Thursday, August 18, 2011

England’s Perfect Equilibrium Takes Them To The Top of Test Cricket

At Edgbaston on Saturday 13th August 2011 England beat India by an innings and 242 runs, a mammoth victory that saw them climb to the top of the ICC test cricket rankings, replacing India at the top after their comprehensive 3-0 series victory.
Quite a feat, and to quantify that further, its scarcely two and a half years since Andy Flower was appointed Director of Cricket and Andrew Strauss became Captain of an England side languishing in sixth in the same ICC rankings.
In the past 2 years Flower and Strauss have transformed England into a well-oiled machine which has demolished Australia, Sri Lanka and now India in successive test series, winning 8 out of the 9 series the two have presided over, drawing only the 2009 tour of South Africa.
So how have Strauss and Flower orchestrated England’s masterplan? Let’s start by looking at the bowlers.
The term “hunting in packs” might be slightly clichéd these days but it does accurately describe how England go about their business with the ball. There isn’t necessarily a stand-out bowler that you would throw the cherry to to get a much-needed wicket as you would have in the Andrew Flintoff era perhaps. Instead pressure is built by the whole bowling attack, bowling consistent lines and lengths, asking questions of the batsmen with every ball, testing their patience and technique and not letting them settle or get a free hit at the other end.
Look at how England took Indian wickets Edgbaston. Apart from Dravid in the 1st innings, who got a snorter from Bresnan, the rest of the Indian batsmen gave their wickets away, lacking patience and not being able to cope with the short stuff that was served up. England bowled to plans and India obliged by succumbing to the pressure.
And we’re not talking about inexperienced batsmen here – England’s bowlers have dominated the likes of Tendulkar, Laxman, Gambhir and Dravid in this series, probing away on a consistent line outside off stump and not giving any runs away, waiting for the batsman to try and force the issue and make a mistake, which has invariably happened. If that’s failed, a few short balls has done the job, either way, India haven’t been able to cope with it.
And it doesn’t half help that England are the best fielding side in world cricket too right now. The bowlers know that any edge they induce is almost certain to be pouched. Imagine being an Indian bowler on the second evening at Edgbaston when Eoin Morgan was dropped at slip by the normally-dependable Rahul Dravid? No wonder Indian spirits were so low during that mammoth England innings in Birmingham – India had chances to make inroads, but they dropped a sack-full of chances.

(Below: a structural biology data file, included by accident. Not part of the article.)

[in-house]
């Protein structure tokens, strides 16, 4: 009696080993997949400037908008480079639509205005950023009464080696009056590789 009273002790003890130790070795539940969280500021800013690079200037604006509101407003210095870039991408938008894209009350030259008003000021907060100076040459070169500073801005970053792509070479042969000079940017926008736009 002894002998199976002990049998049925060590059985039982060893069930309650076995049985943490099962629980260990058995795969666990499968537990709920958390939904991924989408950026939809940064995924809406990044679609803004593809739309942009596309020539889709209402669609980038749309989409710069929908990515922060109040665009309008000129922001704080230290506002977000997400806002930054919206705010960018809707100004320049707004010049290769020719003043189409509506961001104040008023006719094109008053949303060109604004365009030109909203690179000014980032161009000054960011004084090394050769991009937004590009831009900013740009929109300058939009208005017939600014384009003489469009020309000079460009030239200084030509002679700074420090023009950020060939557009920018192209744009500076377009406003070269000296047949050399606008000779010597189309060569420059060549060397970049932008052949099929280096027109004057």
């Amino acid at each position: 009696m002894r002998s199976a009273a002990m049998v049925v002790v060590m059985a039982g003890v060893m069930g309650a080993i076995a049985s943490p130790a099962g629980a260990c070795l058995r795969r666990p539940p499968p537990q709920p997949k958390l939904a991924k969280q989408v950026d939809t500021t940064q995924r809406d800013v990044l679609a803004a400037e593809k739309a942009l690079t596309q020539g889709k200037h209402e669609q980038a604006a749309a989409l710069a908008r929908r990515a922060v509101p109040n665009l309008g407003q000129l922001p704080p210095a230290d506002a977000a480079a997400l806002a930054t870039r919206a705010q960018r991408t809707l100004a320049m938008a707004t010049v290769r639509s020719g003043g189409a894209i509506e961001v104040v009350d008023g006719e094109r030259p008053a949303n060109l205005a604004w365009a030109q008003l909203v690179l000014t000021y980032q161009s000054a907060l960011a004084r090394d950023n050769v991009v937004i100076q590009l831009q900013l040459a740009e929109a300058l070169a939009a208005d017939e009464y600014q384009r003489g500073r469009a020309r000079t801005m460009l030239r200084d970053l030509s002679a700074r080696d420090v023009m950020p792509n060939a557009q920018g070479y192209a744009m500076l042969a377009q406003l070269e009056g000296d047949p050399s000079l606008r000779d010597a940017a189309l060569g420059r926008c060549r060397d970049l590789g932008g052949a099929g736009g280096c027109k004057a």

Having a bowling attack like England’s certainly helps, but the batsmen still need to score runs, and right now England’s batting lineup are delivering some big scores. Alastair Cook has broken all sorts of records of late and is taking a lot of the plaudits right now, but all of the top 7 have contributed runs in the last year. Teams know England are capable of scoring colossal totals now and will wonder or even doubt that they’ll be able to compete with that.
I remember the days when England would struggle to pass 300 on a regular basis. Now it is the teams England play, not England themselves that falter with the bat.
Right now England have the perfect equilibrium between their batsmen and their bowlers; the batsmen are scoring big which gives the bowlers plenty to work with and the bowlers are running through batting lineups and giving their batsmen low targets to aim for. It’s a simple game when both components are firing!
Some people have said that England are top of a form of the game that is dying a death and that perhaps their opposition, rightly or wrongly aren’t as concerned about test cricket as they once were and as England still are. It’d be foolish not to acknowledge that fact, but at the same time England can only beat was is in front of them. Australia and India are undoubtedly going through transitional periods, but these things are all cyclical – they will be back. And don’t forget, Australia took great pleasure in tearing through England series after series, so we shouldn’t feel too bad for them!
For now England are top dog and deservedly so. With the first Test Championships taking place in England in 2013, they will be hoping for a long reign at the top of this great game.
Tom Huelin for DieHard Cricket Fans
Follow Tom on Twitter @tomhue1

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